If it’s Friday, it must be France …
“Lavender is the soul of Provence” ~ Jean Giono, author of The Man Who Planted Trees (A quick 4000 word short story you will enjoy.)
It’s that time of year again in France! Lavender season is at its peak. I was never an avid fan of the scent until my husband and I drove up through the lavender fields a number of years ago so … no surprise here … I could take photos. When we opened the car door and stepped out, we were enveloped in a calming fragrance that was both intense and delicate. I wish I could add that to these photos, but I hope somehow the magic of it comes through.
Small growers and private gardens create patchwork quilt views through the countryside.
Some landowners grow lavender simply for their own pleasure.
Where there is lavender, there will be bees. Delicious honey is one of the many offshoots of lavender production. Try it with goat cheese or in a salade de chèvre chaud. Yum!
Explore the back roads and stop in to buy from local producers.
The Cistercian monks of the 12th century Abbaye de Sénanque continue the ancient tradition in an isolated valley near Gordes. It’s a “must” stop on the lavender trail.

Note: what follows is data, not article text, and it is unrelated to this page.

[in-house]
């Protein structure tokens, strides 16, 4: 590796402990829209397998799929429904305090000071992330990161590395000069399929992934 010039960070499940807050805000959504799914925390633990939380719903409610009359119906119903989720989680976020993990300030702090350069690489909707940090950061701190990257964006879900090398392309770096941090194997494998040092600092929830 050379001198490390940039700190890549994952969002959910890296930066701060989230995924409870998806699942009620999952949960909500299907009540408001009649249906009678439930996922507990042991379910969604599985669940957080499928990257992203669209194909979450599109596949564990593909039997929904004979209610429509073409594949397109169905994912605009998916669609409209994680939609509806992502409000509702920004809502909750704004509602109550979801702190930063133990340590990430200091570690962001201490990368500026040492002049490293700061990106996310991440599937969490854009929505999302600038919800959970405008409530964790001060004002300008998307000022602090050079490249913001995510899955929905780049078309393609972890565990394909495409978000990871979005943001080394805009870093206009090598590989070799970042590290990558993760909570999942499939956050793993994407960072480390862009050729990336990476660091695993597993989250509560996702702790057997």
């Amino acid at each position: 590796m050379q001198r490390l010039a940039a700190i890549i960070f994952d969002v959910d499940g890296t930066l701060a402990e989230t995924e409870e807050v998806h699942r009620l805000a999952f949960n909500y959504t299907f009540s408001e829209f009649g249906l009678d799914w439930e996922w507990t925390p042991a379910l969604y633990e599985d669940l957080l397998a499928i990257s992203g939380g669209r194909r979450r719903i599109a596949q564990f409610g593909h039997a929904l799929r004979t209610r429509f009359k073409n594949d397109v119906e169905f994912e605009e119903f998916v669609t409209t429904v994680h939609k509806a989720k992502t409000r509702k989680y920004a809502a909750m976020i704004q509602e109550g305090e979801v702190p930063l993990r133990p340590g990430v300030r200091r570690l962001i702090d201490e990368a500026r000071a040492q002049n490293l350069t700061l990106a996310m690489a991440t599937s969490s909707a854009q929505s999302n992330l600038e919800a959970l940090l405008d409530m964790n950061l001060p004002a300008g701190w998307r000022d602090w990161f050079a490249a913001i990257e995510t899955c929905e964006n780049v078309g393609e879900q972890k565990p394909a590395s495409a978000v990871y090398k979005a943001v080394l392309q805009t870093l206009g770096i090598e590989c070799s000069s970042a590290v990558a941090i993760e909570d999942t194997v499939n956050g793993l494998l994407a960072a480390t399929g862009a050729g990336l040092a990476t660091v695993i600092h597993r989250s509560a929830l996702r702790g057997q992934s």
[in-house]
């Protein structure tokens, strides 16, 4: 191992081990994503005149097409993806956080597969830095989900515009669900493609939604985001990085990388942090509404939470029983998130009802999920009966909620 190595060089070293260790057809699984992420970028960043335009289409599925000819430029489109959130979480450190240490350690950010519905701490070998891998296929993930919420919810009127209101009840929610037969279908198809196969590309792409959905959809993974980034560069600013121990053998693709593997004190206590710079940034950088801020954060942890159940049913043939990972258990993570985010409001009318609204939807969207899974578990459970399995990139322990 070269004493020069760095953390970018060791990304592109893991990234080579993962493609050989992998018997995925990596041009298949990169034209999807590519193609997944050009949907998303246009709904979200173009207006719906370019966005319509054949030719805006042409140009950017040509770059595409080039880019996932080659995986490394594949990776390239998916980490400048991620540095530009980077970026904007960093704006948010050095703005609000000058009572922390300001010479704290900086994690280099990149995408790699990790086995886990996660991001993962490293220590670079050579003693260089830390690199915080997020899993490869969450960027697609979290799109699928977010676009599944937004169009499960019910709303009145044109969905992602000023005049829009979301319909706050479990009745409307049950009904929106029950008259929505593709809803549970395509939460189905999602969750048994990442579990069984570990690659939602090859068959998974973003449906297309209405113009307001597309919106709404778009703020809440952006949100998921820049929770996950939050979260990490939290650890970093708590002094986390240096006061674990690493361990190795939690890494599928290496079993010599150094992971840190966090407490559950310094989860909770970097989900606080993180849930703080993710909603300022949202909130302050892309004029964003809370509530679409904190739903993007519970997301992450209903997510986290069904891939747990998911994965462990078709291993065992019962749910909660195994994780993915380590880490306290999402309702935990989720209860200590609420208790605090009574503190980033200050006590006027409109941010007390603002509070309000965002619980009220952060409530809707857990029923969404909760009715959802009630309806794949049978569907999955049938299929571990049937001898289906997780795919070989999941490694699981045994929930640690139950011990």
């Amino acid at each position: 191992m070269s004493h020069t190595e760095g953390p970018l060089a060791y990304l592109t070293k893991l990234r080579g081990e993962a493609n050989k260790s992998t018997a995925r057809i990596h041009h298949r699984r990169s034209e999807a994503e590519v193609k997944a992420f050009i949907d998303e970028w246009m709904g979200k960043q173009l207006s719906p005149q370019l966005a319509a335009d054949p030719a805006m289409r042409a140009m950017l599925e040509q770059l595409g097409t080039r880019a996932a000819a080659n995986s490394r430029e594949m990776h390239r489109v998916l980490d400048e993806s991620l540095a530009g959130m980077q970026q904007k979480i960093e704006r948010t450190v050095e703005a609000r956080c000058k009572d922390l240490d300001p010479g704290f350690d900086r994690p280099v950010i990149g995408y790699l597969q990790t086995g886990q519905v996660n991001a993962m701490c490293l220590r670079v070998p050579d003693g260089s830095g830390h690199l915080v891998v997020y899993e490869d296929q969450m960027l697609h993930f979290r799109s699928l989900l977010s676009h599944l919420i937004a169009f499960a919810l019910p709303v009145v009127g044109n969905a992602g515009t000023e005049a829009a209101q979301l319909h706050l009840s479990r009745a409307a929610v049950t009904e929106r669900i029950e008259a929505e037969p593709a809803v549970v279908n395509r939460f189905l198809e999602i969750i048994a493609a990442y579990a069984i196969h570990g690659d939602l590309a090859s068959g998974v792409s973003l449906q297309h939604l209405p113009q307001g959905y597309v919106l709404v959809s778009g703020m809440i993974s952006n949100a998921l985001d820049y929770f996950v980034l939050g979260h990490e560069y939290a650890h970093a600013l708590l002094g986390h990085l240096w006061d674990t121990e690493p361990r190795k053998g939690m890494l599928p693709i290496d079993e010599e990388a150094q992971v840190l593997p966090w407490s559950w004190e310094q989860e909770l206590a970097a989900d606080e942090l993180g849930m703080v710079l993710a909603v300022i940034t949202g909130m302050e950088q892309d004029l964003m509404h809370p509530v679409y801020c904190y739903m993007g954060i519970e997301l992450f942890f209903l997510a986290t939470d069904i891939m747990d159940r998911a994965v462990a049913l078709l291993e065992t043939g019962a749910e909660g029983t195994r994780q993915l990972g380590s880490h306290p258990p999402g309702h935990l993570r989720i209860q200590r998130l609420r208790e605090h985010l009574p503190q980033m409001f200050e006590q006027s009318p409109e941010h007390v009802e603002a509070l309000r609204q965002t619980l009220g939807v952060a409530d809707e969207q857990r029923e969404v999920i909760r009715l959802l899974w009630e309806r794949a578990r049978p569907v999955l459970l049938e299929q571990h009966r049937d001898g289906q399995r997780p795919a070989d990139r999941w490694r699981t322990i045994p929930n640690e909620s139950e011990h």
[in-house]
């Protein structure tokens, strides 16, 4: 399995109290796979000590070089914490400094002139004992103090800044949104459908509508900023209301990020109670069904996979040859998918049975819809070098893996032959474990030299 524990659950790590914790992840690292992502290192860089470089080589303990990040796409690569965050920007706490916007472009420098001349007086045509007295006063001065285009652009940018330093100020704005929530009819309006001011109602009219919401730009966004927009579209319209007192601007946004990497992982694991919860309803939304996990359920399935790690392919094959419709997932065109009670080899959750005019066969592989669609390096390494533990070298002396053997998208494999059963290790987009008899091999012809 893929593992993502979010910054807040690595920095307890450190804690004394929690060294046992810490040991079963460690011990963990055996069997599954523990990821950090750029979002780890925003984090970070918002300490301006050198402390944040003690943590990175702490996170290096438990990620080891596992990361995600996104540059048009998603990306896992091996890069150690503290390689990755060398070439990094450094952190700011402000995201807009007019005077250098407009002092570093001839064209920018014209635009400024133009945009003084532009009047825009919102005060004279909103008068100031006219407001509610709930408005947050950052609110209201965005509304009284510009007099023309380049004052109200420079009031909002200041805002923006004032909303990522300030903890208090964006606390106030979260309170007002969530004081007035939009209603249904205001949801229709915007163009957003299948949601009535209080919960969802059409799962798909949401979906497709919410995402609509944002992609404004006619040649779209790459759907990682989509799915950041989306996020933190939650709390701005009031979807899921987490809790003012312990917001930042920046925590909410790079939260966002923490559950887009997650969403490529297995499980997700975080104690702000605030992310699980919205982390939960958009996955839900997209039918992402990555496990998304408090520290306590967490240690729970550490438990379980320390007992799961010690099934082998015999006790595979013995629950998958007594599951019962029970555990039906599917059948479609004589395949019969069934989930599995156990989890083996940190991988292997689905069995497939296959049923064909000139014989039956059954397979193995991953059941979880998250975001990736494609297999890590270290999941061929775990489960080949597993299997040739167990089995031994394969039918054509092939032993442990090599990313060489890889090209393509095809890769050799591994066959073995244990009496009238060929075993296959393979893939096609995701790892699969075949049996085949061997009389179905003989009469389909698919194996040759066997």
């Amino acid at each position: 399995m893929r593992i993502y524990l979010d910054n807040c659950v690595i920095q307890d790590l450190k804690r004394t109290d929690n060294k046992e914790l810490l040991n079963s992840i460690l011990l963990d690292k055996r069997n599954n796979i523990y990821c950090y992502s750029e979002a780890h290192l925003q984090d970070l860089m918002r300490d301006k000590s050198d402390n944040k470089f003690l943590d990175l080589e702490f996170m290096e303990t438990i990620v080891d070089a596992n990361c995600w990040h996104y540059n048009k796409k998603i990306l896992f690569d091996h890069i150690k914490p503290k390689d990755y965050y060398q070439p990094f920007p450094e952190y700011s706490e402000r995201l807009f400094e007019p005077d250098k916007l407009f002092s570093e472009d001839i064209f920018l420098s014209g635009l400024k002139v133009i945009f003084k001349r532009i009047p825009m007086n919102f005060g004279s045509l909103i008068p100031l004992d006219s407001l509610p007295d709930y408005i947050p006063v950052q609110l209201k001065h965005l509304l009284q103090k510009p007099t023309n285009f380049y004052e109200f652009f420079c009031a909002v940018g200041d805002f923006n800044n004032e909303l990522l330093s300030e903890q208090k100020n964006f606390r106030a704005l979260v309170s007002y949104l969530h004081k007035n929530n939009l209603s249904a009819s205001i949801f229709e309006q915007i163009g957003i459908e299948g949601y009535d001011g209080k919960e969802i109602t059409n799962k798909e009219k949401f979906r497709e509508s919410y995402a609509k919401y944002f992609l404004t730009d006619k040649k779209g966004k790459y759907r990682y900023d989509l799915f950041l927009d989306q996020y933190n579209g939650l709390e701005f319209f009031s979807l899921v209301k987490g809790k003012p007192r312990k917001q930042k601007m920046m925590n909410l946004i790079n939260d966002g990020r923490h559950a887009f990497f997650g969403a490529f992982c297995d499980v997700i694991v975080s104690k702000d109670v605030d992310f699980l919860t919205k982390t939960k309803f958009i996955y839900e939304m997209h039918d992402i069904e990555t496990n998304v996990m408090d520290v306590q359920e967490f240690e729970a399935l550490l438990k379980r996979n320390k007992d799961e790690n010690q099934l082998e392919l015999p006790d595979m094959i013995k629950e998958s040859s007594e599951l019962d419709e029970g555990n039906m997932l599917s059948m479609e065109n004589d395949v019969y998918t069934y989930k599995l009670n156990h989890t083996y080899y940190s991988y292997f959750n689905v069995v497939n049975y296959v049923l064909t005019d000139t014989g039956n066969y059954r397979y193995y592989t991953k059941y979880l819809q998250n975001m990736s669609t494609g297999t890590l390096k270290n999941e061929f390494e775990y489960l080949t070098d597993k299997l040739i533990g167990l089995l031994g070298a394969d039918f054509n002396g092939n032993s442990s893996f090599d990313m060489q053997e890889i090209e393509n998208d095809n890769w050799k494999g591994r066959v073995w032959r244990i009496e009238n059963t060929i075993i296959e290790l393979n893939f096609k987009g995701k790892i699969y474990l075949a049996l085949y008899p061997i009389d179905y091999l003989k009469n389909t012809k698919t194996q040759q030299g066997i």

Visit early in the morning to avoid tour buses and find the best light for your photos.This photo was taken early in the season, about two weeks before the peak of glorious color.
And other times, the fields seem to go as far as the eye can see. It’s almost hypnotizing.
A visit to the Musée de la Lavande in the hameau de Coustellet, near Avignon, is advised and guided tours are available in seven languages. Learn the difference between lavender and lavandin and the way they are grown and used. Discover the natural benefits of the essential oil produced and be sure to inspect the collection of stills dating back to the 16th century.
Of course, if you aren’t in the neighbourhood at this time of year, local markets will always have plenty of lavender products to tempt you year round.
Are you a lavender fan? Do you grow it in your garden? To see more information about the plant’s history, what to do with it and where to find it in France, including maps, click here.